Earlier this summer, over my birthday weekend, I was sitting around the table with a bunch of friends. We were eating dinner, drinking lots of wine, enjoying the gorgeous weather, and generally just basking in the laziness of an awesome sumer night. You know how these nights go…you end up having some really fun, great conversations!
As the conversation turned to our jobs and our futures, one person posed to the group, “If you guys could do anything for your next career, what would you be doing?” I loved this question, not only because it assumes something I think everyone should consider — that what you do now won’t always be what you’re doing — but it was fascinating to hear everyone’s responses and see whose jobs would be similar to what they work on now, and whose would be a total departure. For example, it was no surprise that someone who works as a consultant was interested in getting into venture capital, or a financial accountant was interested in rising through the ranks and working as a CFO.
For my own response, I initially thought I would have to really hem and haw over it, but almost immediately, my answer came to me. I like to think that means something.
But before I reveal all (ha!), I was curious to pose this question to you all today, because it’s one I’ve been thinking about ever since that dinner. It’s so easy to think of your life as static, even though intellectually you know that’s not the case. Sometimes when you’re unhappy with your job, or where you live, or any number of other things, it’s hard to imagine what it will feel like on the other side. I think opening yourself up to the possibility of change, and concurrently keeping your ambitions in mind can help lead your life into surprising and (good) uncharted territory. As I’ve headed into my 30s, perhaps this has been on my mind more as we grapple with if/when we would have a kid, or what that next career would be (and when it would start and how we’d get into it), or where the next decade will take us and where we’ll be when we hit 40 (!). Seeing myself through this different lens has meant I’m kind of fascinated with seeing my friends through it as well — I wonder what people really want and where they’re headed.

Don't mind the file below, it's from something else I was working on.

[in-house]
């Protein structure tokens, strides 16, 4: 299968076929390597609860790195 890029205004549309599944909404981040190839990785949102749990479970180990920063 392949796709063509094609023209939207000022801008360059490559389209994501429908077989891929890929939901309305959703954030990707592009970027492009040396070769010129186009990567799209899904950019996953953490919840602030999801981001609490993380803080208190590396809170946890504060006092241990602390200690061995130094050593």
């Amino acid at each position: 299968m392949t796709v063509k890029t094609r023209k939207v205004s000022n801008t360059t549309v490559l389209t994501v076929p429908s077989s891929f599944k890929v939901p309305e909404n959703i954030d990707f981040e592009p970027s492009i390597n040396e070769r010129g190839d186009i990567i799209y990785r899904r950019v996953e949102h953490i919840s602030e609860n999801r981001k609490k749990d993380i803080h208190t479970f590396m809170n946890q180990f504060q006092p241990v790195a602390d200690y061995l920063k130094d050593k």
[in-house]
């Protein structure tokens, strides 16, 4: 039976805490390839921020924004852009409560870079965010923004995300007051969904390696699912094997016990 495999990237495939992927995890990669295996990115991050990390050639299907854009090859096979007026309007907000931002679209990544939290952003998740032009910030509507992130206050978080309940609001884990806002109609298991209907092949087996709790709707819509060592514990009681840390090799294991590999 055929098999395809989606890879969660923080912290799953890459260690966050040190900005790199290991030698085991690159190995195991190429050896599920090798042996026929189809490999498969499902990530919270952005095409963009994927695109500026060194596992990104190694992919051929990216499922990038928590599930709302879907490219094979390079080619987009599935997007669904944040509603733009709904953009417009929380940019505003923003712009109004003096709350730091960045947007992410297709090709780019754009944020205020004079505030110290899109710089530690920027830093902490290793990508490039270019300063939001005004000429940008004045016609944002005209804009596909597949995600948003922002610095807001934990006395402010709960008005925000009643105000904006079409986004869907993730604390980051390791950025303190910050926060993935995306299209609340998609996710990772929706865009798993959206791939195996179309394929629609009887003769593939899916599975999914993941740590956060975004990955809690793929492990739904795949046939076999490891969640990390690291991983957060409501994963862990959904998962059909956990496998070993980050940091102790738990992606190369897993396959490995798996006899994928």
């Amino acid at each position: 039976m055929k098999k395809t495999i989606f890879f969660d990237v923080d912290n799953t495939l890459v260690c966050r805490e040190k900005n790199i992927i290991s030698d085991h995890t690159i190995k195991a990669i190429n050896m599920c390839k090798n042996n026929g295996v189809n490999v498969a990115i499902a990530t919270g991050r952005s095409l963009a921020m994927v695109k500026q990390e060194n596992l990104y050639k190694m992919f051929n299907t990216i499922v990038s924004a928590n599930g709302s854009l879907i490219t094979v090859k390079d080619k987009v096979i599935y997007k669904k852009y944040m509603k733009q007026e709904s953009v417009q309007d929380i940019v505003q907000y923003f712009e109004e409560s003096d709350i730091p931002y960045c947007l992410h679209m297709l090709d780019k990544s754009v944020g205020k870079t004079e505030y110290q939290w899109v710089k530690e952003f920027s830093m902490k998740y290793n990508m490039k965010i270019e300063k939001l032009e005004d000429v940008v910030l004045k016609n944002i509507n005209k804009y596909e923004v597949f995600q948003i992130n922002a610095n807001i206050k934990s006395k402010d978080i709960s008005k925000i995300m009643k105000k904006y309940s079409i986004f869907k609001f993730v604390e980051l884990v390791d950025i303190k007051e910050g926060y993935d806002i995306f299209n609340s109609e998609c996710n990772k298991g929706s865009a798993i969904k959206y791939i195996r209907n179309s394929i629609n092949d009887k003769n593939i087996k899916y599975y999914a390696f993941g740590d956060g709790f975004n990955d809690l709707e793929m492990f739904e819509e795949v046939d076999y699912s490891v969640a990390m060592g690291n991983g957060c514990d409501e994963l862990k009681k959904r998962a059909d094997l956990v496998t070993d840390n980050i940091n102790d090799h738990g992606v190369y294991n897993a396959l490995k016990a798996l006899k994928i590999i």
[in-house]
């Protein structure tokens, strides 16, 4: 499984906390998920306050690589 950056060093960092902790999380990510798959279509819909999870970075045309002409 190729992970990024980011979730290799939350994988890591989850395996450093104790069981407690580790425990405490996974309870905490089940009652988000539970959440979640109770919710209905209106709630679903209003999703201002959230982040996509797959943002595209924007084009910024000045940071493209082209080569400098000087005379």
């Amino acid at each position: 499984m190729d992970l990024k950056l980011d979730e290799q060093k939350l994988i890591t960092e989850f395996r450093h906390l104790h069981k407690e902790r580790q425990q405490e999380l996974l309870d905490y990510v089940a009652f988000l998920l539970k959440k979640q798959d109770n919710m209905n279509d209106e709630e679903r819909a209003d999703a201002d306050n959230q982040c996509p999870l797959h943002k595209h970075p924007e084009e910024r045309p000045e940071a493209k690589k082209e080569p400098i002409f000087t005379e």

So here I am, being nosy and curious with you! If you could do anything for your “next career” — i.e., something reasonably realistic that you would want to work on and build for another long-ish period of your life — what would it be? What would it take for you to do it, and sustain it? I’m legit interested in hearing what you think about doing.
Ready for my response? It might surprise you.
While I really, truly enjoy my job now and can see myself doing it for many more years, I would eventually like to get into the wine business. When I was in culinary school, ironically, one of my favorite series of classes were the two we took on wine and spirits. I adored learning about all things wine, specifically how it was made and how wine styles are developed. Later, when I was working as a freelance food writer in San Francisco, I also worked a harvest at a local winery, which was a custom crush facility. It’s no longer in business the way it once was (and has since relocated to Napa), but the idea behind this winery was anyone could come in and make their own wine. You bought grapes from some of the most notable vineyards along the west coast (wine enthusiasts might recognize names such as To Kalon, Beckstoffer, and Stagecoach), came up with a wine plan in terms of how it would be fermented, aged, and blended, and could even design your own label.
The result was that in the harvest I worked, the winery made 1000 different wines (for reference, a mega-winery like Robert Mondavi makes around 20). My job at the winery was to teach clients about making wine, as well as helping with all the manual labor required of a harvest. Honestly? It was the most fun I ever had at a job, and it got me hooked. I could ramble on about wine and my work there, but you get the gist. So yes, that’s what I’d love my second career to be — something in the wine industry, preferable close to either growing or making. Are you surprised? Here I am in a past life, on the right, teaching people about fermentation:
Your turn: what would you want your second career to be?